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Home Culture A tourist scribbles his signature with a marker on a frescoed wall in the ancient city of Herculaneum | Culture

A tourist scribbles his signature with a marker on a frescoed wall in the ancient city of Herculaneum | Culture

by News Room
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A Dutch tourist has scribbled his signature with an indelible marker on a frescoed wall of a Roman-era house in the archaeological park of the ancient city of Herculaneum, in Italy, buried by the volcano Vesuvius next to Pompeii in the year 79. The author He is 27 years old and was on vacation in Campania, a southwestern region of the country known for its ruins and archaeological sites. He scribbled a wall covered in stucco and with remains of a fresco that adorned one of the old domus of the ancient city.

The security forces were alerted on Sunday night, identified the offender and filed a complaint against him for damaging and defacing artistic works, local media reported this Monday.

The site of Herculaneum is one of the most precious and visited archaeological sites in Italy, which is still being excavated and discovered. Its director, Francesco Sirano, described it as “an open-air archaeological laboratory.” In the 1980s, researchers found remains of about 300 people who had taken refuge during the eruption of Vesuvius in warehouses near the sea and were burned to death by a wave of 500-degree gas. This is the largest concentration of skeletons from antiquity that has survived to the present.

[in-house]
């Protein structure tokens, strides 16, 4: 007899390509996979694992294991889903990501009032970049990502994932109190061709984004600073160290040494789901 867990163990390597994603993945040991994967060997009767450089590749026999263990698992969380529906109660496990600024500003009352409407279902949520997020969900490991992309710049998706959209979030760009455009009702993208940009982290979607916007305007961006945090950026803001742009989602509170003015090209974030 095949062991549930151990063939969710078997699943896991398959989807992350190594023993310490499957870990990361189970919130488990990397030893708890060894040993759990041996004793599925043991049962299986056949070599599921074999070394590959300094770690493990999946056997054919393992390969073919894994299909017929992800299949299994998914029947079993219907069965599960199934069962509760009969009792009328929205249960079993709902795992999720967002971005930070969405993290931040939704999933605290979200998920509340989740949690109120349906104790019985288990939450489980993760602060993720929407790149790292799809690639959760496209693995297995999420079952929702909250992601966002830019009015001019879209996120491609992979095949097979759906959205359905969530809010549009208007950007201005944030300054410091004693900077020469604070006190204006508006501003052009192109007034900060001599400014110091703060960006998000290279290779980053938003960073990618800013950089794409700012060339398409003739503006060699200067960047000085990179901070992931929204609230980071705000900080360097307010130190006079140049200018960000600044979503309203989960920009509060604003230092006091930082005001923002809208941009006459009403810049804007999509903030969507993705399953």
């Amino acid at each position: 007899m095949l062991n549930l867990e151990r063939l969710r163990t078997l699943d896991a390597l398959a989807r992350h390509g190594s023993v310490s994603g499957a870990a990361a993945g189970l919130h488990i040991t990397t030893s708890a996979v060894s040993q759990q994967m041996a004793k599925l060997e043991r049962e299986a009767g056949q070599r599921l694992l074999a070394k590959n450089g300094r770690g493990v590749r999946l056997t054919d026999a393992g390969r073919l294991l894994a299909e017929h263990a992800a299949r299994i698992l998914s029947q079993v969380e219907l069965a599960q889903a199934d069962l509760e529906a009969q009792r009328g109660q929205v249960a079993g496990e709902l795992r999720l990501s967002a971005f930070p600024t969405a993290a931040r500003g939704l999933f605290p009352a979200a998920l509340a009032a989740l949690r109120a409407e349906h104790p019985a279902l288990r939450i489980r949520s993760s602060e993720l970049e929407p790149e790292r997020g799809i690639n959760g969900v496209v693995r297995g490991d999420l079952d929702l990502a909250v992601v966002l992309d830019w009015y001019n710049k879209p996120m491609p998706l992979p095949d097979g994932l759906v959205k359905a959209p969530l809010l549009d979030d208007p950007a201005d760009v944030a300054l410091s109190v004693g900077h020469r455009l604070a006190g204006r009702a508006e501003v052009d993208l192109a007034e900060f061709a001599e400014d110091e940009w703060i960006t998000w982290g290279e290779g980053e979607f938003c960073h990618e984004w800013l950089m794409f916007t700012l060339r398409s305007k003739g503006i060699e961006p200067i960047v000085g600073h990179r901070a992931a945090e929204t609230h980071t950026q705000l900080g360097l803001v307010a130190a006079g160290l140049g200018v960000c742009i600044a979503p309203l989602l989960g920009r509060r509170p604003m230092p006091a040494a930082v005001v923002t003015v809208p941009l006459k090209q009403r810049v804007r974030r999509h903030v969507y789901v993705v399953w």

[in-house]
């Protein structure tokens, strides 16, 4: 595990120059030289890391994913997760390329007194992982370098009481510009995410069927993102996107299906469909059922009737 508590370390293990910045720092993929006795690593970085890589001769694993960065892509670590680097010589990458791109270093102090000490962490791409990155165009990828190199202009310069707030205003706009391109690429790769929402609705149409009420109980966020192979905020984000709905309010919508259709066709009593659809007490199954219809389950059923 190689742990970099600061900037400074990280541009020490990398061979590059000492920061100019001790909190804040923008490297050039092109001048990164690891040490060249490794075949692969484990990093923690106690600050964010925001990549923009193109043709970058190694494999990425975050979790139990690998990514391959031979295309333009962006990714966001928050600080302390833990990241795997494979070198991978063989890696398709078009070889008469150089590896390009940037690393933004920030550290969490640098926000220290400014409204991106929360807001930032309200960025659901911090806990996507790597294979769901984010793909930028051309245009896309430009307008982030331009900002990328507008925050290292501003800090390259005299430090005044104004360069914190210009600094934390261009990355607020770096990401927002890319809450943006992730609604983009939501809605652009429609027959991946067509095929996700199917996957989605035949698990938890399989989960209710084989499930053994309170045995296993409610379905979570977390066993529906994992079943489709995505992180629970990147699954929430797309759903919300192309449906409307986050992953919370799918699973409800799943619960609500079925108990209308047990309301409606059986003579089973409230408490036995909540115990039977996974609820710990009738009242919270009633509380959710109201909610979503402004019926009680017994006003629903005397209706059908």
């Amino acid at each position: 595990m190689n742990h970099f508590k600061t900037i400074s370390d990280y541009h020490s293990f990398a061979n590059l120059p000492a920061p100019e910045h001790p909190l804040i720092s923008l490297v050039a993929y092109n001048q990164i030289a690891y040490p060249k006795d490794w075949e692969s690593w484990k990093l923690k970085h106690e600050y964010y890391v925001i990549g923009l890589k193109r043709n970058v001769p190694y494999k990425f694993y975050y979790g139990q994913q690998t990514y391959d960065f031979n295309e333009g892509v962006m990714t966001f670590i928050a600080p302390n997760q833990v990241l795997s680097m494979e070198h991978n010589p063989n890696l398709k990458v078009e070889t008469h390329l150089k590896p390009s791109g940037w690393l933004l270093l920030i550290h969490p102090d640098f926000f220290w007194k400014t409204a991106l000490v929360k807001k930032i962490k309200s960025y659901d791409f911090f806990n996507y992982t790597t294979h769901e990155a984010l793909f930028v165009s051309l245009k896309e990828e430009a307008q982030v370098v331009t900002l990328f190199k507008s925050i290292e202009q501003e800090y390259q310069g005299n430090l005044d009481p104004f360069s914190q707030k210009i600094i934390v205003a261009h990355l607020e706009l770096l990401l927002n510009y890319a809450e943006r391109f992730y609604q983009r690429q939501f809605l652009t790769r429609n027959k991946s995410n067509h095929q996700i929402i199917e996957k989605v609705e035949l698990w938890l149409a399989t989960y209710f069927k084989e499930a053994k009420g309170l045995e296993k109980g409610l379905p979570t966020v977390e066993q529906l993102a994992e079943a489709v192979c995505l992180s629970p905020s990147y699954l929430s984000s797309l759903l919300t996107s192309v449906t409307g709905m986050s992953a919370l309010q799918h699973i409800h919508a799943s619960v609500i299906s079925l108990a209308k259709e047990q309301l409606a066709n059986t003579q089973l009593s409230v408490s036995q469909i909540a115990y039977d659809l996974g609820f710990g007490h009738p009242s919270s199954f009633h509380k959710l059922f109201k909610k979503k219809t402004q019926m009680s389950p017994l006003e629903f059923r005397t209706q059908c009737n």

The neighboring city of Pompeii is better known and visited for that catastrophe, but both sites are listed as World Heritage of Humanity by UNESCO. Herculaneum, located south of modern-day Naples, was a coastal city where rather wealthy sectors of Roman society resided. The first remains of the ancient city were discovered at the beginning of the 18th century, after the excavation of a well.

It is not the first vandalization in recent times of archaeological and historical monuments in Italy. Last year several cases were known. In one of the most high-profile cases, a foreign tourist engraved his name and that of his girlfriend on one of the walls of the Colosseum in Rome, the most visited building in Italy and also a World Heritage Site. The author recorded the moment in a video spread on social networks that generated outrage. In the same 2023, an attack on one of the best preserved prehistoric parietal art figures from the Leonese complex of Peña Piñera, dated about 4,000 years ago, in the Bronze Age, was reported. One of the paintings that makes up the cave complex of about 900 meters long, declared an Asset of Cultural Interest, was scratched with a stone.

Also from that year is the attack on the historic cross in the Plaza de Santa Marta in Seville, a piece designed by the Renaissance architect Hernán Ruiz II in 1564. The marble, sandstone and brick sculpture was smashed to pieces. Fines in Spain for attacking an Asset of Cultural Interest can range from 6,000 euros for causing serious damage to property in Galicia to more than one million euros for doing the same in Aragon.

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